I make a living writing and editing words—so naturally, I care about grammar. Why does it matter? You want your writing to look professional, whether you’re turning in an academic paper, a resume, a legal report or an email to your boss. Grammar mistakes reflect poorly on you.
So here are five common mistakes that make me grimace, and how you can correct them.
1. I Could(n’t) Care Less.
This has to be the grammar mistake that makes me cringe the most. People get this idiom wrong all the time—I even hear it commercially on TV shows and in movies. Someone needs to set those actors straight. “I could care less.” Really? Then care less!
2. Its and It’s.
The apostrophe means that something has been taken out. “It’s” is short for “It is.” Without the apostrophe, the word is possessive. “It’s time for dinner,” means “It is time for dinner.” “Its tail is wagging,” means “The puppy’s tail is wagging.” “It’s tail is wagging,” means “It is tail is wagging.” Doesn’t make much sense, does it?
3. Gray and Grey.
I was confused about this one for a long time, so I’m more sympathetic to the perpetrator when I come across it. One is English spelling, the other is American spelling. But how do you know which one is which? There’s a simple trick to remember. Gray has an A in America; Grey has an E in England.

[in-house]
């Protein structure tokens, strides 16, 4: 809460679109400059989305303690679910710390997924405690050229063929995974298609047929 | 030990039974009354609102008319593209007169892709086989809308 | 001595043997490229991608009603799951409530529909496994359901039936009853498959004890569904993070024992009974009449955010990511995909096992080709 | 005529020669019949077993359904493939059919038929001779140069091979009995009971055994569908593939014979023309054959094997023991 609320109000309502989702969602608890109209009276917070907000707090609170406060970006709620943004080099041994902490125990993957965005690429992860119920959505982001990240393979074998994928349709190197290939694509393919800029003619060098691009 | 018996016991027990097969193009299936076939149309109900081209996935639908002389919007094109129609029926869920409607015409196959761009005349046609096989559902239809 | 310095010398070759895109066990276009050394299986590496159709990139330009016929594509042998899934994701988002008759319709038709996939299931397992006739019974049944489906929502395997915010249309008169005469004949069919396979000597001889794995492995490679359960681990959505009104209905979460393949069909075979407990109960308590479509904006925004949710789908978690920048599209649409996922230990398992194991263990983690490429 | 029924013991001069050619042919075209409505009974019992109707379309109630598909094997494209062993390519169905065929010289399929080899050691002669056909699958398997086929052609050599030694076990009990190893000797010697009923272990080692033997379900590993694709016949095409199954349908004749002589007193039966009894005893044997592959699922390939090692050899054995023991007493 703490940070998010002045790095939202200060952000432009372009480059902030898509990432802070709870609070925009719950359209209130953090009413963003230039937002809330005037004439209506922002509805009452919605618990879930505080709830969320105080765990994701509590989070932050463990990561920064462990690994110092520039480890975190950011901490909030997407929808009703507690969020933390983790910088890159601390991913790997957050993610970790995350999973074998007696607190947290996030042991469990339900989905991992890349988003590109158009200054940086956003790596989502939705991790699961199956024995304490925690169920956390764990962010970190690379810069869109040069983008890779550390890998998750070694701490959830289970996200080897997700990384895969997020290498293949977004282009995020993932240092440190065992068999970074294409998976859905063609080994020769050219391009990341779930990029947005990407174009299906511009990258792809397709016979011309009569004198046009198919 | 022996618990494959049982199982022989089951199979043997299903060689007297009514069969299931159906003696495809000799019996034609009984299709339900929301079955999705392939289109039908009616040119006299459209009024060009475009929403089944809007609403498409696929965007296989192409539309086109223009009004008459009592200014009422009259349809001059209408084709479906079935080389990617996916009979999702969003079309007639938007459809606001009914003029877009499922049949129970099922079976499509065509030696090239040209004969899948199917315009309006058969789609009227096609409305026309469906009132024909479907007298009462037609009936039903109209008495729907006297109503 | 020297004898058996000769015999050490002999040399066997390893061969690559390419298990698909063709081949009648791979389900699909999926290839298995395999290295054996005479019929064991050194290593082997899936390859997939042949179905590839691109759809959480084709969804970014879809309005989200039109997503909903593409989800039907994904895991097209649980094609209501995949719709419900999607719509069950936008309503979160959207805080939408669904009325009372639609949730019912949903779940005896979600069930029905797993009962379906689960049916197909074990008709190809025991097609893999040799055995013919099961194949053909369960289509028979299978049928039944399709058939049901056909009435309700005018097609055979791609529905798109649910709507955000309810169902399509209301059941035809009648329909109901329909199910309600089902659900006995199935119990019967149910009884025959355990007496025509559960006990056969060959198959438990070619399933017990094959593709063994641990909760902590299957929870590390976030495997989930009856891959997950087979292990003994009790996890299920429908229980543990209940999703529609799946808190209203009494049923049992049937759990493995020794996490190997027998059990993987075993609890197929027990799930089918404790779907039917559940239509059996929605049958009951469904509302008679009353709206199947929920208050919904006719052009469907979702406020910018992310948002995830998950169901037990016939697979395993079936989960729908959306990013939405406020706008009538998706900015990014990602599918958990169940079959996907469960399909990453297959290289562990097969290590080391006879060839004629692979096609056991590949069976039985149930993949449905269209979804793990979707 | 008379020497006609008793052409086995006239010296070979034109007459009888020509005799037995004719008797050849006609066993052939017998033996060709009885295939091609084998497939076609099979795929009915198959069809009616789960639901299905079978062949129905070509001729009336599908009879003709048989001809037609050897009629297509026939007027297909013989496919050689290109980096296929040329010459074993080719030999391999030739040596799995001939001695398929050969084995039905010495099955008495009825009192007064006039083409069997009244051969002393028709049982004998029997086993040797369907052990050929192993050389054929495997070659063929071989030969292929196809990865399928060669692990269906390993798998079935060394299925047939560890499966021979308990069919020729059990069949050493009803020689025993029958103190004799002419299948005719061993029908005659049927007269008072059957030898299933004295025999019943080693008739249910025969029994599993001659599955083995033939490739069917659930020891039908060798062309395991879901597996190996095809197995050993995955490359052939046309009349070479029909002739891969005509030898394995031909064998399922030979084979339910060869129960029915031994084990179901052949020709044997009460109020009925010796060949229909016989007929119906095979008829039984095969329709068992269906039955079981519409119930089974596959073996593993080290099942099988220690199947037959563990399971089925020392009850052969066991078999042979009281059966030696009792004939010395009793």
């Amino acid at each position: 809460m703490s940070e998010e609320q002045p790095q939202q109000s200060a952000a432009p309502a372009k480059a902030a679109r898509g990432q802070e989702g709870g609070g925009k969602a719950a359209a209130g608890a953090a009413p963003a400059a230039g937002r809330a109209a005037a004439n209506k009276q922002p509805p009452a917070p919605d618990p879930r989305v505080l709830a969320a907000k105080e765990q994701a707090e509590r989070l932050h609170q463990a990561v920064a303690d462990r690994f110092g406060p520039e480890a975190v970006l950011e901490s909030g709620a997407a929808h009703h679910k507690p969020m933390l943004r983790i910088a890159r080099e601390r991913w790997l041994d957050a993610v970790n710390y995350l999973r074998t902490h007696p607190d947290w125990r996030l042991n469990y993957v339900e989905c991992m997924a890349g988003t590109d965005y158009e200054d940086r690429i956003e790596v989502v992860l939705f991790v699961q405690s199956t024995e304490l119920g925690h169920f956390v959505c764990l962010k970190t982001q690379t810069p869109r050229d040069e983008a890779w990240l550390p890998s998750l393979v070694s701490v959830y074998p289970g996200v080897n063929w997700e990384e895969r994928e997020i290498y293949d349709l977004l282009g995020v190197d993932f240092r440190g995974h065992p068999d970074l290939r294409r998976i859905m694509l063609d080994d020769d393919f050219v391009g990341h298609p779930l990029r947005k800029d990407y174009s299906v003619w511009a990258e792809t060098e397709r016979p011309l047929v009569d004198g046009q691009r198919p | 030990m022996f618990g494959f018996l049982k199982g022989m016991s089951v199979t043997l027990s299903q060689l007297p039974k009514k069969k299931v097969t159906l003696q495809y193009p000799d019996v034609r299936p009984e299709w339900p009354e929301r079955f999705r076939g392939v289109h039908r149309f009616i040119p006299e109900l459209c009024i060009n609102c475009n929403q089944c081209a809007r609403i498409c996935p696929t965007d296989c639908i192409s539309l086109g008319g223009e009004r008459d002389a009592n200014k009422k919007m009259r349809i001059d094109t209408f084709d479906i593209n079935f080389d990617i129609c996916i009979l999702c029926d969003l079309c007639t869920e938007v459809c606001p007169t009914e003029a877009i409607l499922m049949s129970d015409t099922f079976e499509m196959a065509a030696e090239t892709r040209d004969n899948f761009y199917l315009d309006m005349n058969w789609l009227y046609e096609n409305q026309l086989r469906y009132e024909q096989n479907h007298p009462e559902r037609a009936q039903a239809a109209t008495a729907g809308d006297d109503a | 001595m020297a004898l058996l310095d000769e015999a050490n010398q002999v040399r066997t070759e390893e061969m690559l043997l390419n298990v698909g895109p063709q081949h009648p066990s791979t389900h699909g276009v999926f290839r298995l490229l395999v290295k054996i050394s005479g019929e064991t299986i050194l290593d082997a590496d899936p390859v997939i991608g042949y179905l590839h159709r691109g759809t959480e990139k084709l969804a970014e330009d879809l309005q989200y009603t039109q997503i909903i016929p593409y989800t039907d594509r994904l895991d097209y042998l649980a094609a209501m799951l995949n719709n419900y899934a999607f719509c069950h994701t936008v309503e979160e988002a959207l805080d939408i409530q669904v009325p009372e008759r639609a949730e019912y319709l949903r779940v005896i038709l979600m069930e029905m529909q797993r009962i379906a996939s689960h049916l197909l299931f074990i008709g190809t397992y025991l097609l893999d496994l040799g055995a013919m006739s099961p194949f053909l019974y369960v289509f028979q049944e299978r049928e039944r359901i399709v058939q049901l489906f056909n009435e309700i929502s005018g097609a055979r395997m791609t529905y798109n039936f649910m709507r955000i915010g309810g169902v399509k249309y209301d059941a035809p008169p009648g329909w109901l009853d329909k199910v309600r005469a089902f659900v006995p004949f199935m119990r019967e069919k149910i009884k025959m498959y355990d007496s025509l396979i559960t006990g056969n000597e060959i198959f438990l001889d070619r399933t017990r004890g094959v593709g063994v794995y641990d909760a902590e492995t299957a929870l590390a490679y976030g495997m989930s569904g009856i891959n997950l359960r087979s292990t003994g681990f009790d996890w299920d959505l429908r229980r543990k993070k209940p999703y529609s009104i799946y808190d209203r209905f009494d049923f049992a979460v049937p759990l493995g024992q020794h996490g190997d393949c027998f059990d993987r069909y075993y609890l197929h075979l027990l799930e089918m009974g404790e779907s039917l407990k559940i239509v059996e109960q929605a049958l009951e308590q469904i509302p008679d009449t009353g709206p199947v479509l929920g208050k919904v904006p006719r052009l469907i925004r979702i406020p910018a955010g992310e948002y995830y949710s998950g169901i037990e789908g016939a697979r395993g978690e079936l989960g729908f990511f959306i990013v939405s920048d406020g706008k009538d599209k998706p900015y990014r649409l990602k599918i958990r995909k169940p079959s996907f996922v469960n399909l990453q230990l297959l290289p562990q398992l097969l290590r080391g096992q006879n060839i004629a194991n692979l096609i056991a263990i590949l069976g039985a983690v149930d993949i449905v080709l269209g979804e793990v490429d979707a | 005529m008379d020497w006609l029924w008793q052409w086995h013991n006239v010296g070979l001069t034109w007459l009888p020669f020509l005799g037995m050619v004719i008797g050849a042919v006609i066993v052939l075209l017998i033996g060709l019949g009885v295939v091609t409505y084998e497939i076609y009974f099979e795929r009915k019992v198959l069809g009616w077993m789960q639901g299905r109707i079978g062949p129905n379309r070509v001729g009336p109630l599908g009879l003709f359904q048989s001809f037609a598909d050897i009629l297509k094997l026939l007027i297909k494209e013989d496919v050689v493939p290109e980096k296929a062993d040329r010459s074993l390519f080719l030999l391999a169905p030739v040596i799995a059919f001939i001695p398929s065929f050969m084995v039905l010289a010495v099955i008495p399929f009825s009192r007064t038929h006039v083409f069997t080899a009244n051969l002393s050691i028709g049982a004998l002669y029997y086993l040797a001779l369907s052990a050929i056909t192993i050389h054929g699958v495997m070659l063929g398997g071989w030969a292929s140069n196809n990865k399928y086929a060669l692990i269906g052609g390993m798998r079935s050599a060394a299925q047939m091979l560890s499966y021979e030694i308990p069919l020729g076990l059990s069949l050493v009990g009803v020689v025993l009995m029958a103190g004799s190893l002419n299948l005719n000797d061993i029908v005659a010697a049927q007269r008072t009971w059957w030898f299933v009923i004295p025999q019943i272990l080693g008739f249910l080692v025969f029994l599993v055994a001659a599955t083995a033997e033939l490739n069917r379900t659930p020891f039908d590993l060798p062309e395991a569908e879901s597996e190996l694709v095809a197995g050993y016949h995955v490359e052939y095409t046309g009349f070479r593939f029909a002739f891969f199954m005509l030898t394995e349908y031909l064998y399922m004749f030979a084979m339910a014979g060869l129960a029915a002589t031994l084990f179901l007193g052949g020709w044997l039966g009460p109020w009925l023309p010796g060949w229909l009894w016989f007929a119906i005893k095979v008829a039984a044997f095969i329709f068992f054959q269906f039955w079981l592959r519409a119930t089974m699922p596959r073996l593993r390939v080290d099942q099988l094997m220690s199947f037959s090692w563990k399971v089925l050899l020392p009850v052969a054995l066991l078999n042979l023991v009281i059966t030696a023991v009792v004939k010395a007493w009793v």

4. Periods Outside Quotes.
“I went for a walk today”. No! The period always always goes inside the quotation marks. The same is true for commas. Where this gets confusing is when dealing with other punctuation marks, which don’t always go inside the quotations. For example:
Have you ever heard the phrase, “That’s the cat’s meow”?
The question mark isn’t part of the phrase, so it goes outside the quotation marks. However,
“That’s the cats meow!” she said.
Here, the exclamation point is part of the phrase, so it goes inside the quotes. (I should also note that the Brits don’t agree with us on this point—for them, periods and commas are also subject to change, depending on the situation.)
5. Incorrect Em-Dash.
This is more formatting than grammar—but I’m a copy editor, so I look for those too. The em-dash is the length of an m (m—), whereas other kinds of dashes are shorter (like the en-dash, which is the length of an n). The em-dash is one long dash, not two short dashes. The problem is that on PCs, Microsoft Word automatically corrects two short dashes to become a long em-dash, so sometimes people think a proper em-dash is two short dashes, which is incorrect. Also, people like to put spaces before and after the em-dash, which is also wrong. It’s one long dash, sandwiched between two words (see the first sentence of this paragraph).
Thanks for enduring my self-righteous rant.
What grammar or spelling mistakes make you twitch? Post a comment!